Why Williams Has to GoToday is the day when we discover whether Kent Williams will be removed from the Tennessee Republican Party for failing to support the Republican nominee for Speaker of the Tennessee House:
Williams' party status has been in doubt ever since he joined with House Democrats to become speaker on Jan. 13. Even before the vote, the party had threatened to strip Republican lawmakers of their "bona fide" GOP status if they voted for a Democrat for speaker.At issue was Williams' commitment to support the Republican Caucus nominee, House Majority Leader Jason Mumpower. Williams and the other 49 GOP members had signed a pledge to support a Republican for speaker and speaker pro tem. He ended up voting for himself for speaker and a Democrat, Lois DeBerry, for the No. 2 position.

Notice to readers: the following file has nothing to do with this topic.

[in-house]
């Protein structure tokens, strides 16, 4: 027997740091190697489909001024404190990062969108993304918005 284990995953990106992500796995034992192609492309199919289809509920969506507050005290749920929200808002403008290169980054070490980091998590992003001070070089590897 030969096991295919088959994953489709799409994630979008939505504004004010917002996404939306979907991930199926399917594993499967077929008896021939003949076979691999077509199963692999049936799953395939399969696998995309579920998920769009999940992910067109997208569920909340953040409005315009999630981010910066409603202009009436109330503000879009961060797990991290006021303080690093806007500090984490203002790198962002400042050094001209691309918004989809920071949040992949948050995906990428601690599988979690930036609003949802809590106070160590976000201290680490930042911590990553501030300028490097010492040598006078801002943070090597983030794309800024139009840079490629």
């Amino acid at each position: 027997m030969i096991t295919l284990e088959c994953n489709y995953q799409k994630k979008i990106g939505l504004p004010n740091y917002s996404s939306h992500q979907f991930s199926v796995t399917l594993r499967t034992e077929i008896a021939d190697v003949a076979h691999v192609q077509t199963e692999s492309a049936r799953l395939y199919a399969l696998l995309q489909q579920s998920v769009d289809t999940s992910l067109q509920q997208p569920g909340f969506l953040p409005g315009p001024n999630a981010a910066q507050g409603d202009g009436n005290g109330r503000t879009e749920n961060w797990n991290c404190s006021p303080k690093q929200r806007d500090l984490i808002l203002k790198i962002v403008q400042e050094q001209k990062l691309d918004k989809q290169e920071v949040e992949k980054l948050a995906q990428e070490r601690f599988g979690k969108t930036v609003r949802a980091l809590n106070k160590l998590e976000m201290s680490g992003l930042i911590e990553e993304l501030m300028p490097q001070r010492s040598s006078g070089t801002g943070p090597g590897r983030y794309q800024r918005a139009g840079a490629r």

Williams has insisted that he had only pledged to support a Republican, and he did — himself. He has acknowledged defying expectations, though, saying, "things change" when asked about his votes.
If anything changed, it was that the Democrats made Kent Williams an offer.
Although I agree with this logic in principle, the reason Williams must be removed from the Republican Party is far more basic. If the party fails to remove him, it will send a message to those "Republicans" in districts far less likely to make a martyr of them for being booted that threats of action by the party for failure to support the Leadership are only that, and that there is no serious consequence for helping to keep the House under Democratic control.
Kent Williams has to go in order to enforce party discipline.